Shakespeare as Détente: Cultural Diplomacy during the Cold War

by Viviana Iacob, at Shakespeare in Romania, Shakespeare in the World, Romanian Academy Library, Bucharest, 12-14 April, 2016.


The visit of the Royal Shakespeare Company in Bucharest and the Romanian delegation at Stratford in 1964 were not singular and momentous achievements of détente cultural diplomacy. I consider themvisible results of an exchange program with Great Britain that begins in earnest in the mid-1950s.

During the Cold War, theatre was no stranger to the clash between the two competing views on modernity. With the beginning of détente in Europe, the countries behind the Iron Curtain capitalized on points of contact that would speed up the cultural rapprochement. Consequently, when it came to engaging with a western theatre tradition such as Britain’s, Shakespeare was always thestarting point for this transnational conversation.

From mid-fifties onward, Romanian theatre practitioners and Shakespeare scholars pursued such exchanges as a means to strengthen diplomatic ties between the two countries. Mony Ghelerter, Lucia Sturza Bulandra, Mihnea Gheorghiu, Radu Beligan, Lucian Giurchescu, Călin Florian travelled to Britain to engage with Shakespeare’s theatre in its original milieu or to speak about its importance for the Romanian theatre tradition.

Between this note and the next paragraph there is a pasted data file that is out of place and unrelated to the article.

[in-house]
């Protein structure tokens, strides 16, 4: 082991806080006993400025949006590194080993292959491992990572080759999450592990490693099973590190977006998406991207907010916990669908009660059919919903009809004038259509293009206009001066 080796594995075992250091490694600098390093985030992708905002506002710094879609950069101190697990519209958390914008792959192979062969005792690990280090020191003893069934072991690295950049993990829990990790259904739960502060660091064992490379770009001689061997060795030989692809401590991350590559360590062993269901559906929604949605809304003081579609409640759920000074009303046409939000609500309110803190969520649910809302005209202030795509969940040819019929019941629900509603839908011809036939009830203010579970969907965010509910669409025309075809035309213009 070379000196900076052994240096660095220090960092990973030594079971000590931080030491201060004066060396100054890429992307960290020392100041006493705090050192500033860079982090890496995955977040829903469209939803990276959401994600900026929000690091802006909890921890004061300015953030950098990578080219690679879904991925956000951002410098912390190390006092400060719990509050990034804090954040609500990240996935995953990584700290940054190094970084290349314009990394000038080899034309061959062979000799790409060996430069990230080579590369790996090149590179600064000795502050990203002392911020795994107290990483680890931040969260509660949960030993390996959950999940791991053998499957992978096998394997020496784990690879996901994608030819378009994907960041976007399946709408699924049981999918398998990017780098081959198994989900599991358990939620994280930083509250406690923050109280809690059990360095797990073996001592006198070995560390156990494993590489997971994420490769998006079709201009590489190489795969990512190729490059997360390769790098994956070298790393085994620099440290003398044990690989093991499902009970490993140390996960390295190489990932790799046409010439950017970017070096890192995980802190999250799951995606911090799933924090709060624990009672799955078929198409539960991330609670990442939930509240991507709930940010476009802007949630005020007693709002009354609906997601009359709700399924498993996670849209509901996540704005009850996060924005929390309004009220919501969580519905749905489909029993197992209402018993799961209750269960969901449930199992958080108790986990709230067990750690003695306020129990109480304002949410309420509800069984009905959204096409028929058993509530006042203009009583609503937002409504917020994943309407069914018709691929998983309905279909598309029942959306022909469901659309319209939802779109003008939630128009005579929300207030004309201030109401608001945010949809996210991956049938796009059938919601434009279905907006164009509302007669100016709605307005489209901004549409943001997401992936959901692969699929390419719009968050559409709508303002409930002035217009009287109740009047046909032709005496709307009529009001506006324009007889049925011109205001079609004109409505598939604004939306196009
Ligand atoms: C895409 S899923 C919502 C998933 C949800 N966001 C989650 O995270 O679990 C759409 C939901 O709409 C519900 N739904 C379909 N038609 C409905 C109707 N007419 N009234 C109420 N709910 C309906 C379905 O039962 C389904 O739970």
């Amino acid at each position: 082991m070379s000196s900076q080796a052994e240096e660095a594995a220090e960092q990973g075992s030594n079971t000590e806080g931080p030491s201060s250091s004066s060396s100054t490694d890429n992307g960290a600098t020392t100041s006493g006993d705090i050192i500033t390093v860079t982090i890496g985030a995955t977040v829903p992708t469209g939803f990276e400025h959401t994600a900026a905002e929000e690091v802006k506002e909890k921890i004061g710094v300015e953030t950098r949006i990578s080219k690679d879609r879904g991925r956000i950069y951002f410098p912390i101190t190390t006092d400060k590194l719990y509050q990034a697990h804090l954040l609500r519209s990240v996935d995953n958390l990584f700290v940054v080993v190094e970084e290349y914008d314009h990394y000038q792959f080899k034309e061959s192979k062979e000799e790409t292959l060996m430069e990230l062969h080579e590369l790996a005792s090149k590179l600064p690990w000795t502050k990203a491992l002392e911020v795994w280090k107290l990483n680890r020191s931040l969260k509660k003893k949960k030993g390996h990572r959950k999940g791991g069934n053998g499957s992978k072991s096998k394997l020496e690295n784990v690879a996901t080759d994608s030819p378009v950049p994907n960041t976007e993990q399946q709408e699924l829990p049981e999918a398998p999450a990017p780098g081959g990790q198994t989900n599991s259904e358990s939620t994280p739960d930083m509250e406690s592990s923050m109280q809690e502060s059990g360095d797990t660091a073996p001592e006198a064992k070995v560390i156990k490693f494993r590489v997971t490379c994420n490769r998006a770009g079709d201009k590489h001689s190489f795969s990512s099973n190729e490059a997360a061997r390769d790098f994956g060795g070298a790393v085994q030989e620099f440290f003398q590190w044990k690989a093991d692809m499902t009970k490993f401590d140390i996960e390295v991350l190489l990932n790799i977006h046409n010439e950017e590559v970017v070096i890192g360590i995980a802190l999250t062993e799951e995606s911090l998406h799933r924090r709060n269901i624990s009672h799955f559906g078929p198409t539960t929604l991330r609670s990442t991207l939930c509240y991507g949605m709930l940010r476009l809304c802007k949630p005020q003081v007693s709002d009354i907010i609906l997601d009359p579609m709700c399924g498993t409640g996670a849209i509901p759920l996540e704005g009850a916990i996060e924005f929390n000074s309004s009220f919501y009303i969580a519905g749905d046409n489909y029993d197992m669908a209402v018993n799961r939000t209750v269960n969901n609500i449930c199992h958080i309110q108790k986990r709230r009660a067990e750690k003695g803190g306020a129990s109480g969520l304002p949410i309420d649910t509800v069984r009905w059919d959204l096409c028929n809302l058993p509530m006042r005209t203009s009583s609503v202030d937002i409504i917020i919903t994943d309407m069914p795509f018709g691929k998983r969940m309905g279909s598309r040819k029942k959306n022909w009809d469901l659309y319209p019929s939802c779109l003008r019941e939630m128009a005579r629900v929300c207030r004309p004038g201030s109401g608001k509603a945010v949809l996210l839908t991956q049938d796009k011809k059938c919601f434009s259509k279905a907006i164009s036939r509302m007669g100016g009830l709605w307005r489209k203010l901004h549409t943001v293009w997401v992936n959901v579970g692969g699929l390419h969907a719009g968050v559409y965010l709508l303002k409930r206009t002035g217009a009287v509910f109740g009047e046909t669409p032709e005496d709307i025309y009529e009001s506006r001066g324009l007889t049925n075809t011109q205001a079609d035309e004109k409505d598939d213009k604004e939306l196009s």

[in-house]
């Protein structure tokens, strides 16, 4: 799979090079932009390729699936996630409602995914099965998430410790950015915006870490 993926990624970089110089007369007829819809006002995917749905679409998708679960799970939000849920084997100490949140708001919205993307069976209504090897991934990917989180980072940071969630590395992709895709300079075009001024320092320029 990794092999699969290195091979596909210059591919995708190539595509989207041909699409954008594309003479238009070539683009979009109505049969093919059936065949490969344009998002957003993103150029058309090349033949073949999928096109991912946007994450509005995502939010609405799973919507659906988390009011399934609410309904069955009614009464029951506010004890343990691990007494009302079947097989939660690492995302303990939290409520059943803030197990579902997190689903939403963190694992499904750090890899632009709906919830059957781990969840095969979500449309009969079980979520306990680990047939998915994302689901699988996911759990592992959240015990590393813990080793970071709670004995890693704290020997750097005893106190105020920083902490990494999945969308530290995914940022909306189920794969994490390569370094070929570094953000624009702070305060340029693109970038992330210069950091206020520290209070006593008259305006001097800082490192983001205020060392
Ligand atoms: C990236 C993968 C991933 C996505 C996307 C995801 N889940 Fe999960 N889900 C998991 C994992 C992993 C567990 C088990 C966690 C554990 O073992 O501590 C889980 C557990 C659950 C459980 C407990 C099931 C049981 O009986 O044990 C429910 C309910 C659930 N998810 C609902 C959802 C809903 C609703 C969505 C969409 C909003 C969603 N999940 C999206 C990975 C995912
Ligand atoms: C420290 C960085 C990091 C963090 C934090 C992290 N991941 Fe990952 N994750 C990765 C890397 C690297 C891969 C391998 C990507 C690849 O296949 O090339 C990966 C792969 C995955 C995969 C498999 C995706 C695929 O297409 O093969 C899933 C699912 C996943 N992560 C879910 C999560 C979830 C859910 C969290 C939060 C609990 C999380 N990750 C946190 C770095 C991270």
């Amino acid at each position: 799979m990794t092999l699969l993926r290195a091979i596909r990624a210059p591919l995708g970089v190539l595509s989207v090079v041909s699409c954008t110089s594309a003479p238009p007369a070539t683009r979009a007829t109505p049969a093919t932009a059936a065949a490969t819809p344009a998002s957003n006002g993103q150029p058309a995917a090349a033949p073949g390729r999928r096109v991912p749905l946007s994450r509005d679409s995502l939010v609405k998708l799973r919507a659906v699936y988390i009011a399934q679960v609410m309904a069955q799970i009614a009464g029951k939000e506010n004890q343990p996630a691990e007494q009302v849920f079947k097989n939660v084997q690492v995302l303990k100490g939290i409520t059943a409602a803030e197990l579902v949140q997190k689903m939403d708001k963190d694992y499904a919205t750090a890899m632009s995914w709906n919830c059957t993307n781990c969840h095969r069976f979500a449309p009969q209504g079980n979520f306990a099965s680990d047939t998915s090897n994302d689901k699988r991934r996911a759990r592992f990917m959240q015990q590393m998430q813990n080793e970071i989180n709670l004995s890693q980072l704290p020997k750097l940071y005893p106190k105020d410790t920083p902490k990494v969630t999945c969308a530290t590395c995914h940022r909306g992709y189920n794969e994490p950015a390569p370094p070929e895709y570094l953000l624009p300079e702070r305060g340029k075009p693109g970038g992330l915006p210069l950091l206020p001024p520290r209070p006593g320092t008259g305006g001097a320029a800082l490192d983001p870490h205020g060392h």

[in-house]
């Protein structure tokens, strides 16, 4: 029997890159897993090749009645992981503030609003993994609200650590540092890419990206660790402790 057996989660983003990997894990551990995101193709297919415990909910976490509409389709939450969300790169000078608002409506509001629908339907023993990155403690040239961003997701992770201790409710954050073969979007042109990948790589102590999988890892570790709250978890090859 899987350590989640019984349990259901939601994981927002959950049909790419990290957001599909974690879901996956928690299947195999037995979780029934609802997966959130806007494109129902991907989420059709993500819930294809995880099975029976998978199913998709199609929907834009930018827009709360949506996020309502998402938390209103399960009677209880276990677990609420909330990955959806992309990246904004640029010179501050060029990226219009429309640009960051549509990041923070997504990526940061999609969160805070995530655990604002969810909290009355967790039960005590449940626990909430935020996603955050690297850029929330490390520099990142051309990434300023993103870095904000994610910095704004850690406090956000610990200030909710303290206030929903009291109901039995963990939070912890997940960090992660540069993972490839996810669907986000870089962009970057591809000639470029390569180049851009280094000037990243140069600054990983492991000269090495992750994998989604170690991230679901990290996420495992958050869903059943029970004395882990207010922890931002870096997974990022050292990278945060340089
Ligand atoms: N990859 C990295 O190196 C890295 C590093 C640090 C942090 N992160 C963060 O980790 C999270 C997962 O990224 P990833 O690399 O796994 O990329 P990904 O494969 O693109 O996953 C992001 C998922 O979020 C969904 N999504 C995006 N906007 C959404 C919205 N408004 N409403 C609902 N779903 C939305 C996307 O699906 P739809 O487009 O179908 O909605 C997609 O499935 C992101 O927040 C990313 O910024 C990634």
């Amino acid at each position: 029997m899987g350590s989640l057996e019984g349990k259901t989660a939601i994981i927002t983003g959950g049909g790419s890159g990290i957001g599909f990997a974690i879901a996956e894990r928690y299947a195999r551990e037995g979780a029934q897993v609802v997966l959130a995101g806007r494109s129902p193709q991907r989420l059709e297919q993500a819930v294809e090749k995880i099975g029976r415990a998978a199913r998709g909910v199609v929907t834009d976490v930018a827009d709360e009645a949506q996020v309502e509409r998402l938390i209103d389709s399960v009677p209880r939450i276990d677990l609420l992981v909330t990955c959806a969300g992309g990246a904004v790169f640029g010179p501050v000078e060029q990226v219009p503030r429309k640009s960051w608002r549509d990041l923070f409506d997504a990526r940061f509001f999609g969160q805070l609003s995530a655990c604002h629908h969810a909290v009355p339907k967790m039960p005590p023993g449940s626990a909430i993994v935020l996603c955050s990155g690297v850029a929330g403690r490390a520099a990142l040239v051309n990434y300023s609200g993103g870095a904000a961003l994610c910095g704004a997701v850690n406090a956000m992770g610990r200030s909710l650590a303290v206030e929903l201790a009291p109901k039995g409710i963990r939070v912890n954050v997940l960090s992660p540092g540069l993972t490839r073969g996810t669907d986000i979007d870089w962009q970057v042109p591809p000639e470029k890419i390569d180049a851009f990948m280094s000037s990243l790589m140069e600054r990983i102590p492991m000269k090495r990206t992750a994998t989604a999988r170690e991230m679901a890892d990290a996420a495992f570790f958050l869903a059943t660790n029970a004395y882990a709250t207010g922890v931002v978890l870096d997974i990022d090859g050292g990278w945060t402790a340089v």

My presentation will focus on the moments, from 1955 until 1965, when Shakespeare was a common ground for dialogue between East and West. This type of cultural interaction is often ignored by specialized literature. Its importance consists in the creation of a potential trans-national space of theatre theory and practice across the Iron Curtain.

My sources include the archive of the Romanian Institute for Cultural Relations with Foreign Countries, the Ministry of Foreign Affairs archive, journals such as the British-Romanian Bulletin and World Theatre and memoirs gathered in an effort to map these encounters.


Leave a Reply

Fill in your details below or click an icon to log in: Logo

You are commenting using your account. Log Out /  Change )

Twitter picture

You are commenting using your Twitter account. Log Out /  Change )

Facebook photo

You are commenting using your Facebook account. Log Out /  Change )

Connecting to %s